Poor circulation – Adrenaline pushes blood flow away from the gut and pumps blood into your heart and lungs. This can cut off blood flow to the tips of the fingers and toes and bring about that tingly/numbness feeling.
Chronic Pain – When nerves are exposed to chronic adrenaline, the nerve fibers can become overly sensitive. This oversensitivity can cause chronic pain conditions such as fibromyalgia, arthritis, and irritable bowel syndrome.
Skin reactions – High adrenaline can lead to excess sweating and clammy hands.
Digestion Issues – adrenaline pushes blood flow away from the gut. The gut receives less oxygen, making it harder to digest food and nutrients. Adrenaline, also helps bacteria to grow more rapidly in the gut, which can result in SIBO (Small Intestinal Bacteria Overgrowth). Read more about healing SIBO here.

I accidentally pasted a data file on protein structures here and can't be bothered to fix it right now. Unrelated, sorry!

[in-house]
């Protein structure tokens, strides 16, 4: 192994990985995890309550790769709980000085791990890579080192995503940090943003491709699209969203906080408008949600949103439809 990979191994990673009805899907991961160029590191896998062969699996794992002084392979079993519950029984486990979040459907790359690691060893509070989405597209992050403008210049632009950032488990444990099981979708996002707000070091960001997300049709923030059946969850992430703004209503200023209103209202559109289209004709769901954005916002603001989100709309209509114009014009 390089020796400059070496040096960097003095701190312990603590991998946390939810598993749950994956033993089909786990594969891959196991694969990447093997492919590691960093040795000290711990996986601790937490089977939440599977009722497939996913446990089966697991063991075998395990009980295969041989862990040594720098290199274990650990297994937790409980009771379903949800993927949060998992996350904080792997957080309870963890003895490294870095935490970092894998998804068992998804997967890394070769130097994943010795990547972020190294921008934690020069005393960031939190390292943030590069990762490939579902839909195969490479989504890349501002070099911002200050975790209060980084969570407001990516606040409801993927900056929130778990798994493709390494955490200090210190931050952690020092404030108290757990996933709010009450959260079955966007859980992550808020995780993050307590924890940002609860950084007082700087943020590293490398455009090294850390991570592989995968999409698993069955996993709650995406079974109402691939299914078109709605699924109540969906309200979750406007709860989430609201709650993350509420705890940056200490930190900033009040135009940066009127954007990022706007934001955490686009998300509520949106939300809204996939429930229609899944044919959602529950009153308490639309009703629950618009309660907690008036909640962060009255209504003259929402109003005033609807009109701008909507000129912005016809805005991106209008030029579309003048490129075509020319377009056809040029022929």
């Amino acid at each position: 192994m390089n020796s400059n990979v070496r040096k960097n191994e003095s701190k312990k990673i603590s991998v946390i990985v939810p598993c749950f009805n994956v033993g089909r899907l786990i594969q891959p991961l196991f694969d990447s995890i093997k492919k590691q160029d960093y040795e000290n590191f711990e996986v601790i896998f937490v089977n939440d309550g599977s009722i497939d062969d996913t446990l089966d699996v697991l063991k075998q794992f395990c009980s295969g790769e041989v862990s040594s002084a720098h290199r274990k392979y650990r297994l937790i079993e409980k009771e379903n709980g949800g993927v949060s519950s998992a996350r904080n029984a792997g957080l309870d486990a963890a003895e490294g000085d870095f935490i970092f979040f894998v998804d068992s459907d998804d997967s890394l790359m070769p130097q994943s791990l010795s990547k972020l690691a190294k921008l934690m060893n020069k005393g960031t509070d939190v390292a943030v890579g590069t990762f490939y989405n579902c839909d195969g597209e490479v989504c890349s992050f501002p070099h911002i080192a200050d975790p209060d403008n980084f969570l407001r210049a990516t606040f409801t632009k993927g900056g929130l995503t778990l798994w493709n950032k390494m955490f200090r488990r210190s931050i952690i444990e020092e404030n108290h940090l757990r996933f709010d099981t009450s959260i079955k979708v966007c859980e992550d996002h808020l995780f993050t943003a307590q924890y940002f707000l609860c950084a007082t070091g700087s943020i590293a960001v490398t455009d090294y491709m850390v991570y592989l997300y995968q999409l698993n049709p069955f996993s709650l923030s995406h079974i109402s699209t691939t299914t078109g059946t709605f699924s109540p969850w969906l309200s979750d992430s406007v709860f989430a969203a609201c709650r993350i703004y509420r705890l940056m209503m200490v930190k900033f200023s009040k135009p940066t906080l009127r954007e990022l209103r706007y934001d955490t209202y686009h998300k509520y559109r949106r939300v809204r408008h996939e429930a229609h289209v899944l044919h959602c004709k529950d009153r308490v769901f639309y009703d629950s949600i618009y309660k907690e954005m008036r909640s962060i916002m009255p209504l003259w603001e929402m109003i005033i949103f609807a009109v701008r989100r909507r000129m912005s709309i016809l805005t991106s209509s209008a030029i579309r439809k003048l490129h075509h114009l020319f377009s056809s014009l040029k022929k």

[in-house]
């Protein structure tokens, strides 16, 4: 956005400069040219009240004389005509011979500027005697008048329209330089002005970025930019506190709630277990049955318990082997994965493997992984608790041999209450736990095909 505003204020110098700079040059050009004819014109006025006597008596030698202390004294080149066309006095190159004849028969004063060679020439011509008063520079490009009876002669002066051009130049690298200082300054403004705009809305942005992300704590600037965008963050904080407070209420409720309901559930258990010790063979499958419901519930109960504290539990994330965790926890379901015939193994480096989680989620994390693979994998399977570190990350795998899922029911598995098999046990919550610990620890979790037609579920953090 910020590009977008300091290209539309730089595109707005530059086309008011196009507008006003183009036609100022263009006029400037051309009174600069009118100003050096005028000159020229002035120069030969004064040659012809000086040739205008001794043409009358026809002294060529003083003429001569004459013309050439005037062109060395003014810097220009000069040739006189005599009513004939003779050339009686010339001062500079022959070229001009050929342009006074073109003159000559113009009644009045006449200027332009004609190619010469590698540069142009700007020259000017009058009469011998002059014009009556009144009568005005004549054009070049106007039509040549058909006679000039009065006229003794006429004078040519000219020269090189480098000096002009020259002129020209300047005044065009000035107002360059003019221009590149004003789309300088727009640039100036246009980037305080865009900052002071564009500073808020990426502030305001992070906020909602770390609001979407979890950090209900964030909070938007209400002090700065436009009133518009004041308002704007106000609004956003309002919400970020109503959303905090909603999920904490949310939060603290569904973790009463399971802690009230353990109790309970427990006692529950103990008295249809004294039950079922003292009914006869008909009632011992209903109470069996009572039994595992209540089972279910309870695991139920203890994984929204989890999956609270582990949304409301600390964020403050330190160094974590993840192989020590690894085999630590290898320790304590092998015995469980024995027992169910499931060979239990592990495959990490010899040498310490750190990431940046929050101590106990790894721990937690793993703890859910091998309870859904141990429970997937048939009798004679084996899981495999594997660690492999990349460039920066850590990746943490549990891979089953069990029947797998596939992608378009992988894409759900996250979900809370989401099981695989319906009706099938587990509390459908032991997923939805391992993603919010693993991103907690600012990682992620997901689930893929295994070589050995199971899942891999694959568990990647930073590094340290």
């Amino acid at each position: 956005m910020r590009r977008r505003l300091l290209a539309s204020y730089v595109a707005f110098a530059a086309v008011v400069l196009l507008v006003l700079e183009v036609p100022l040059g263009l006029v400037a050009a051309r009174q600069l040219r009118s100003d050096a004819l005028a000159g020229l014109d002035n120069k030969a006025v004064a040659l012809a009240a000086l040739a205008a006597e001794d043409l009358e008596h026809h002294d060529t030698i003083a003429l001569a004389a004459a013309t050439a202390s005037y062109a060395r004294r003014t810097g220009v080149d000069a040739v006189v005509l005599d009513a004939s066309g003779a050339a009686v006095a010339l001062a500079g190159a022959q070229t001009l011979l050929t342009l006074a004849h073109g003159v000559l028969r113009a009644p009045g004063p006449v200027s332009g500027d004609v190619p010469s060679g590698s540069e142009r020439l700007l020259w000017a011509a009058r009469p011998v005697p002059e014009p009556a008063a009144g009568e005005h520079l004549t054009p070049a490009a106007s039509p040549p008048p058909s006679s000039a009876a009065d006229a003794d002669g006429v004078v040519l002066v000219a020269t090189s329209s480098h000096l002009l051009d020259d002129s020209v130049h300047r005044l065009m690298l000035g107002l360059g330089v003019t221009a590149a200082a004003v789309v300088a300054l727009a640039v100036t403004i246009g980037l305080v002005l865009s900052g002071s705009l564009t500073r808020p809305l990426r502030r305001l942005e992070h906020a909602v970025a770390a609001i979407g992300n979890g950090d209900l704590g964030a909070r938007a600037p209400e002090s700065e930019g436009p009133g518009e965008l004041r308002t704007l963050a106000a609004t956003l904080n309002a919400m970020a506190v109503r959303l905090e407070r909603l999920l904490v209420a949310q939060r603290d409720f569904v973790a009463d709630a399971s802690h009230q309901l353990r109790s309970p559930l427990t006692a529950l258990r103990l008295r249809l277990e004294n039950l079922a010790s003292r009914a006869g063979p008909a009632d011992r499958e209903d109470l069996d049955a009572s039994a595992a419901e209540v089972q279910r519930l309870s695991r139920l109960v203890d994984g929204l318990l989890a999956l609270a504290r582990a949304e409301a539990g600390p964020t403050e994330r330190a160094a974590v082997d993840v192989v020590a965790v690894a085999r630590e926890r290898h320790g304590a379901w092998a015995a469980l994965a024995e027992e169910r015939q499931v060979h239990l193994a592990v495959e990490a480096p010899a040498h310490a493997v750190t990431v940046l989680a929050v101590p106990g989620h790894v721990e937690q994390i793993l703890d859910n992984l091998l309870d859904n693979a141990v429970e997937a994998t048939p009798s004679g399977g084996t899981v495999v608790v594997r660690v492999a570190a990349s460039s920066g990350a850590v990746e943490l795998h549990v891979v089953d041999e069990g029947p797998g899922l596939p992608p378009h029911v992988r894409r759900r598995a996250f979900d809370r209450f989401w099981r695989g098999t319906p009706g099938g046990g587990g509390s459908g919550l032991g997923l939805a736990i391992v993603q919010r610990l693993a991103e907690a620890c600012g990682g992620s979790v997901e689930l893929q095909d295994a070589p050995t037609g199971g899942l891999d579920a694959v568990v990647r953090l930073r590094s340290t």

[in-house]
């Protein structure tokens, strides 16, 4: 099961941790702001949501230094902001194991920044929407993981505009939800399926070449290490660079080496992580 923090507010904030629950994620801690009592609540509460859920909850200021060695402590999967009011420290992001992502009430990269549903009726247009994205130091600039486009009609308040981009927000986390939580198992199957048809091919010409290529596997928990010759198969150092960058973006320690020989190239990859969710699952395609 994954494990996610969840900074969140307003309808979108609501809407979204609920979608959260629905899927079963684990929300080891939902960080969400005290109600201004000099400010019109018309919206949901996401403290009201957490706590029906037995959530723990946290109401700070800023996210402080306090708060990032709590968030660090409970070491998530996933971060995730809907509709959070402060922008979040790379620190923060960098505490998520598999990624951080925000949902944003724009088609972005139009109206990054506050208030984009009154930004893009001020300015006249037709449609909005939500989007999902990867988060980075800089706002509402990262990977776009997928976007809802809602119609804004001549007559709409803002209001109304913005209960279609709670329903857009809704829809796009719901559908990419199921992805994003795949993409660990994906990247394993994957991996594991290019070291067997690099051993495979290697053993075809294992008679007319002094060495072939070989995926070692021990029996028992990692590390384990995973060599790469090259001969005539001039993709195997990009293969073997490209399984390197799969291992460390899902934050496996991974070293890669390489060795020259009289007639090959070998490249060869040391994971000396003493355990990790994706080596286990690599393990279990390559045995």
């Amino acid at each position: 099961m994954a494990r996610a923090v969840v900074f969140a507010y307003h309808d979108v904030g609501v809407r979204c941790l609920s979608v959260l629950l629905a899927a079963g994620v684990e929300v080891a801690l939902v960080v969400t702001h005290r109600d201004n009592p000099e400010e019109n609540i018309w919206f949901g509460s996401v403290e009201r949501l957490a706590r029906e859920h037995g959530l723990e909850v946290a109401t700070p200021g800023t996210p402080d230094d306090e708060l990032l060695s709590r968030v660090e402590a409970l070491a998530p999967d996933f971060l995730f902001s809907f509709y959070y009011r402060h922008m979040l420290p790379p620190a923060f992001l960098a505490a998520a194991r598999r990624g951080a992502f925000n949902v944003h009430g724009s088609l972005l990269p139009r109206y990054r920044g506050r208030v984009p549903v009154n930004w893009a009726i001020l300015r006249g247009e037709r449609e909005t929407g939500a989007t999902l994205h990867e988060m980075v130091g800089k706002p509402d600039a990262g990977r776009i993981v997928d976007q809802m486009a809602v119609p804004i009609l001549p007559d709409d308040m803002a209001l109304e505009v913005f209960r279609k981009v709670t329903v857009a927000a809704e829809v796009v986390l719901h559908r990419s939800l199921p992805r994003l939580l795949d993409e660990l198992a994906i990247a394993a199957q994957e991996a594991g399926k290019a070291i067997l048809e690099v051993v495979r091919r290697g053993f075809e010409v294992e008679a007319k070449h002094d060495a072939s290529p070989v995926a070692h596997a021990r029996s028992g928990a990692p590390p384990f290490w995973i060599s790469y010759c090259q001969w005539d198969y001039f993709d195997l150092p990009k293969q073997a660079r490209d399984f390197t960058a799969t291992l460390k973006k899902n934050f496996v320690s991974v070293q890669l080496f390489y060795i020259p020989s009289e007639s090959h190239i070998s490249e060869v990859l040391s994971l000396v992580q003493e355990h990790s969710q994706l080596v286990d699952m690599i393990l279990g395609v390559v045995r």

The First Step
If you are experiencing these symptoms and are wondering if a COMT mutation could be playing a role in your health, testing for a COMT mutation would be beneficial for you. Click here to test for a COMT mutation.
Finding out whether or not a COMT mutation is affecting your neurotransmitter breakdown, can allow you to choose supplementation that will help improve your symptoms. For example, for individuals with COMT mutations, TMG (Betaine) is often the most effective choice in methyl donor. Methylated B vitamins can be over stimulatory when COMT mutations are involved.
Click here to check out our Methylation3 which uses TMG (Betaine) the specific form of methylation needed to help drive and support the conversion of Catecholamines within the brain.